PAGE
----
Child Safety – Supervision

Working children should be actively supervised while performing farm work. You should first determine if the task is a good match for your child’s abilities and maturity level, and then use these categories to select the level of supervision needed.

Levels of supervision include:

  • Constant – an adult is always within sight, sound and reach of a working child
  • Intermittent – an adult is out of sight and sound for up to 15 minutes
    Periodic – an adult observes the working child at least every 15-30 minutes
  • The level of supervision will also very dependent on the complexity of the task.


“Just because they can doesn’t mean they should”

Children growing up on farms are often eager to start helping out at an early age. Whilst parents will often allocate tasks, or ‘chores’, children may at times be overly enthusiastic in their desire to help because they might perceive the tasks to be fun or exciting. Little kids like to play on tractors, or to go for a ride with mum or dad, and when they grow older they no longer want to just play, they want to drive the tractor on their own.

Enthusiasm, or willingness, to help should not be a determining factor in whether they should be permitted to undertake a task on the farm.

Just because they can drive a tractor does not mean that they should.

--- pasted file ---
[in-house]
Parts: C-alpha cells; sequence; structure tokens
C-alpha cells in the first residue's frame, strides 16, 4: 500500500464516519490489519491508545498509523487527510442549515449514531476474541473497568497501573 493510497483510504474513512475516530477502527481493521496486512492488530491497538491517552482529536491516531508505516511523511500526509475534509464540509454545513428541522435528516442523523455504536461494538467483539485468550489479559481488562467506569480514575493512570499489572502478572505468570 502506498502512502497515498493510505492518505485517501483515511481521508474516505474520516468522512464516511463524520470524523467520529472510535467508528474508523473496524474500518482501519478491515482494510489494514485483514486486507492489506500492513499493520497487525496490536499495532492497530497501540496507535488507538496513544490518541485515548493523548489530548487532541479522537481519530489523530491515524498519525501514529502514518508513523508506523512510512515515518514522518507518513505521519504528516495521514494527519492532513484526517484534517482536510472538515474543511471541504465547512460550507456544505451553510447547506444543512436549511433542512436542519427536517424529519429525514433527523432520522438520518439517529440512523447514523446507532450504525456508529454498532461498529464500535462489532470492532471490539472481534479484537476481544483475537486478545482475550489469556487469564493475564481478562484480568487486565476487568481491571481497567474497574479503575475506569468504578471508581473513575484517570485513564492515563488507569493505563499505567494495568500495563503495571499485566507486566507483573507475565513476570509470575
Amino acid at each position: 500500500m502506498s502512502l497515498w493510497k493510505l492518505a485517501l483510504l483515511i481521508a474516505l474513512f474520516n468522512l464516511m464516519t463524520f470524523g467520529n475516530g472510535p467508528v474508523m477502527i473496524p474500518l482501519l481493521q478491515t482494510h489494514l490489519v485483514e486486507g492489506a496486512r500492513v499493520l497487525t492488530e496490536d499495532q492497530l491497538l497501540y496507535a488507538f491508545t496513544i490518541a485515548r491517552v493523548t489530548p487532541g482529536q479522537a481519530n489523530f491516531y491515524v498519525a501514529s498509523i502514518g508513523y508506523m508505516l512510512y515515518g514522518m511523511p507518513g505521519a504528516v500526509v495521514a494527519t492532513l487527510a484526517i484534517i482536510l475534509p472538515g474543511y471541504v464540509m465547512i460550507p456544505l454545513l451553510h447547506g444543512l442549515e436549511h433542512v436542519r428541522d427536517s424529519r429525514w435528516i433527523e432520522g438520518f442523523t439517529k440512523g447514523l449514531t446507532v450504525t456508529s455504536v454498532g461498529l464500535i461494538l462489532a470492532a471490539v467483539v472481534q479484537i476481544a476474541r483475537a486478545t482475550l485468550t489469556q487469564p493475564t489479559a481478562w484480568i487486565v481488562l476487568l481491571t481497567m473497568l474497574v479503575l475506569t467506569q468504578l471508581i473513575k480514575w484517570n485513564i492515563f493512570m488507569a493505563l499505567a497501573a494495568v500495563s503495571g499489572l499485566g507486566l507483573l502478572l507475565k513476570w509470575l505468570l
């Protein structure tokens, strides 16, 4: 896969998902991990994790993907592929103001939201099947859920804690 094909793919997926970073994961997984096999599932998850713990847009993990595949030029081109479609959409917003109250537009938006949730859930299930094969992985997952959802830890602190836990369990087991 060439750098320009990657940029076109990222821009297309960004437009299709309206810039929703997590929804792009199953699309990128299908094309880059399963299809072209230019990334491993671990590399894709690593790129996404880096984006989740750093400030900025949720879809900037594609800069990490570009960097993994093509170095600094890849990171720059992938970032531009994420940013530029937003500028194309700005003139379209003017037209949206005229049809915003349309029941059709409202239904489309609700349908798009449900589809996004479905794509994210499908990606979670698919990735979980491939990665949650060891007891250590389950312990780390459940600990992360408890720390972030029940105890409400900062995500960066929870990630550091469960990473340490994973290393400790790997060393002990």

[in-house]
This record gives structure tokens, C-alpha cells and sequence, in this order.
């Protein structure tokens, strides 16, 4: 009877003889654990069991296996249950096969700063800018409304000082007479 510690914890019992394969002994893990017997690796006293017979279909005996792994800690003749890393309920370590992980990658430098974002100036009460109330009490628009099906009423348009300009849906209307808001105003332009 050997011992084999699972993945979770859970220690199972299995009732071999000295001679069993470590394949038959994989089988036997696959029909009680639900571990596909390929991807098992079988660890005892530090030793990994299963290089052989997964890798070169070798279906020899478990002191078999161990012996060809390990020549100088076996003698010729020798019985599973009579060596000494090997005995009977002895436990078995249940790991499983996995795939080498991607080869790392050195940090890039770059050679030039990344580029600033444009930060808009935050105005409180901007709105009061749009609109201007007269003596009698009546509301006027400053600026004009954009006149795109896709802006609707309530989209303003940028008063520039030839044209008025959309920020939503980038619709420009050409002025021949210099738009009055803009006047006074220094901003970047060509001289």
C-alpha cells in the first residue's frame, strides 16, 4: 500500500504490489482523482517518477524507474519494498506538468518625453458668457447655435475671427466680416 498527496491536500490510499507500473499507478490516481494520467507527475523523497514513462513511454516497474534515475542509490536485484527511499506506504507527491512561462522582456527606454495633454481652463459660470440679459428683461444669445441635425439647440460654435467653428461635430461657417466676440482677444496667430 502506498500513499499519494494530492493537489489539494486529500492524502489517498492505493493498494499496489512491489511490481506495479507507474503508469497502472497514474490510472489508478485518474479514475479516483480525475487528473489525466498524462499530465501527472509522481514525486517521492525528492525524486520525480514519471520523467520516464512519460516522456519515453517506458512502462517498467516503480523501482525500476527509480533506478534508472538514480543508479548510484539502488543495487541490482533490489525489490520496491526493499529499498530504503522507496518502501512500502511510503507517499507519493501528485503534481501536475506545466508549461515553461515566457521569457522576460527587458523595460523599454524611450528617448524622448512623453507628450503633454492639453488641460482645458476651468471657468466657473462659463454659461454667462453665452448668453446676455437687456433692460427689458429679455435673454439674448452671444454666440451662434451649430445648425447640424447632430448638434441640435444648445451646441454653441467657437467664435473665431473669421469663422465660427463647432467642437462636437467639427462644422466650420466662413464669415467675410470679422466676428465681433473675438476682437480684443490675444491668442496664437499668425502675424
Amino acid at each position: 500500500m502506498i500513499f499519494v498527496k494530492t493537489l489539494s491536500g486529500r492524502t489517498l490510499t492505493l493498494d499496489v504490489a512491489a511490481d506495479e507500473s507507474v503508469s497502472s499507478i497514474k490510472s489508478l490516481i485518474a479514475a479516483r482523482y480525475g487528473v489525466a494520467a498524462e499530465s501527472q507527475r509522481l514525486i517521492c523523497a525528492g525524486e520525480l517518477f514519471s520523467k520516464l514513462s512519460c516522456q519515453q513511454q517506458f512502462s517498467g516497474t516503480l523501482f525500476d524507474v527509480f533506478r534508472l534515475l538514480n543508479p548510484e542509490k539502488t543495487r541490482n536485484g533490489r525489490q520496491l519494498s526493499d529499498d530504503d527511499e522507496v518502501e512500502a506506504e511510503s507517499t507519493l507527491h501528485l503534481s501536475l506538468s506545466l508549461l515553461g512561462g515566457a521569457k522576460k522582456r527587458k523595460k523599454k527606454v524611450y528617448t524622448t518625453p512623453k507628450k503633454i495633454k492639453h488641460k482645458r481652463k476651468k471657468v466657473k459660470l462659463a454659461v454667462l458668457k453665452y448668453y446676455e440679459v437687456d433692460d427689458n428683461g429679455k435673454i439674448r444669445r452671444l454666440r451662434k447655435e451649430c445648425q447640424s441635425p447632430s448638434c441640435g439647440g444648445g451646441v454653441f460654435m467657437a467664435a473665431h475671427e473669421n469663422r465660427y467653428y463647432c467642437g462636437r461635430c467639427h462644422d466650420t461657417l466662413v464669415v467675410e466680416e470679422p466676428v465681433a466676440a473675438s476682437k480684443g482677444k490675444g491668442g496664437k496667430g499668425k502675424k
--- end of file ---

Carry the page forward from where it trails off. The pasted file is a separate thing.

Why children are at a higher risk

A child’s age and development characteristics can increase their risk of injury. When there are working children on farms, it’s important to remember that they:

  • Have less strength, co-ordination and understanding of situations than adults
  • Can get distracted easily
  • May want to explore, try new things or push boundaries
  • May be impulsive and take risks beyond their capabilities
  • May be overwhelmed and slow to respond in unexpected situations

You should consider a child’s age, physical development and maturity when deciding what is appropriate work. You should also think about the workplace environment and where working children are undertaking work.


What to remember when working with children on the farm

When working with and supervising working children, it’s important to remember they:

  • Do not possess experience, knowledge or judgment about workplace hazards and safe work practices
  • Are unlikely to know if they are being exposed to health and safety risks and may find it hard to speak up even if they do
  • May be energetic and enthusiastic but unsure about asking questions or making demands of adults
  • Are often keen to please so they might try to imitate what they see adults doing
  • Can be inquisitive and adventurous and their natural curiosity may lead them into dangerous situations in workplaces
  • Do not have the experience and maturity to respond appropriately in unexpected, dangerous or stressful situations
  • May be vulnerable to bullying and harassment from other farm workers


Keeping working children safe on family farms

Working children must always be provided with adequate supervision by a parent or guardian.

For parents whose children are working on farms, it’s important to encourage children to be responsible and cautious. Some ways to do this include:

  • Teaching safety rules that apply to the different areas of the farm
  • Making sure your child understands that certain areas are out of bounds for them, for example silos, grain loading areas, hay stacks, chemical store, farm machinery and animal pens
  • Reinforcing expectations constantly by explaining the hazards and consequences